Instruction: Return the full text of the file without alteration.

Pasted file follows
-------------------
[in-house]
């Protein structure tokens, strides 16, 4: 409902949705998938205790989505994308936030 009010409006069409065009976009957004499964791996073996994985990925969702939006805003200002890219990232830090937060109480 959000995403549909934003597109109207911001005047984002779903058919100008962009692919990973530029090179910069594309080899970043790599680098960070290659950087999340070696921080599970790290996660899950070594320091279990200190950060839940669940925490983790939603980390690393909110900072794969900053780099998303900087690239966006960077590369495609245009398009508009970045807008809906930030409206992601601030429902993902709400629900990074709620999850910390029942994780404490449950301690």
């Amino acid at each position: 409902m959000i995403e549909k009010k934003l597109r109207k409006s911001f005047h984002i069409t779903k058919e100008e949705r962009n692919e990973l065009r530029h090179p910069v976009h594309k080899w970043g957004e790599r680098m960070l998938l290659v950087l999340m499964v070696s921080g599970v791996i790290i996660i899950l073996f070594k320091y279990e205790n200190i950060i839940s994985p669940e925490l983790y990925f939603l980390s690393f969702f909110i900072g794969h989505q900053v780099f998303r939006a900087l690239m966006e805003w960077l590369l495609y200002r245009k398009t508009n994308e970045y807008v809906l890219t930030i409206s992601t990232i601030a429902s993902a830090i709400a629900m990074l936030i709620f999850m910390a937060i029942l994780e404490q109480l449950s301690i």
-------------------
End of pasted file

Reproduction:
[in-house]
């Protein structure tokens, strides 16, 4: 409902949705998938205790989505994308936030 009010409006069409065009976009957004499964791996073996994985990925969702939006805003200002890219990232830090937060109480 959000995403549909934003597109109207911001005047984002779903058919100008962009692919990973530029090179910069594309080899970043790599680098960070290659950087999340070696921080599970790290996660899950070594320091279990200190950060839940669940925490983790939603980390690393909110900072794969900053780099998303900087690239966006960077590369495609245009398009508009970045807008809906930030409206992601601030429902993902709400629900990074709620999850910390029942994780404490449950301690």
């Amino acid at each position: 409902m959000i995403e549909k009010k934003l597109r109207k409006s911001f005047h984002i069409t779903k058919e100008e949705r962009n692919e990973l065009r530029h090179p910069v976009h594309k080899w970043g957004e790599r680098m960070l998938l290659v950087l999340m499964v070696s921080g599970v791996i790290i996660i899950l073996f070594k320091y279990e205790n200190i950060i839940s994985p669940e925490l983790y990925f939603l980390s690393f969702f909110i900072g794969h989505q900053v780099f998303r939006a900087l690239m966006e805003w960077l590369l495609y200002r245009k398009t508009n994308e970045y807008v809906l890219t930030i409206s992601t990232i601030a429902s993902a830090i709400a629900m990074l936030i709620f999850m910390a937060i029942l994780e404490q109480l449950s301690i």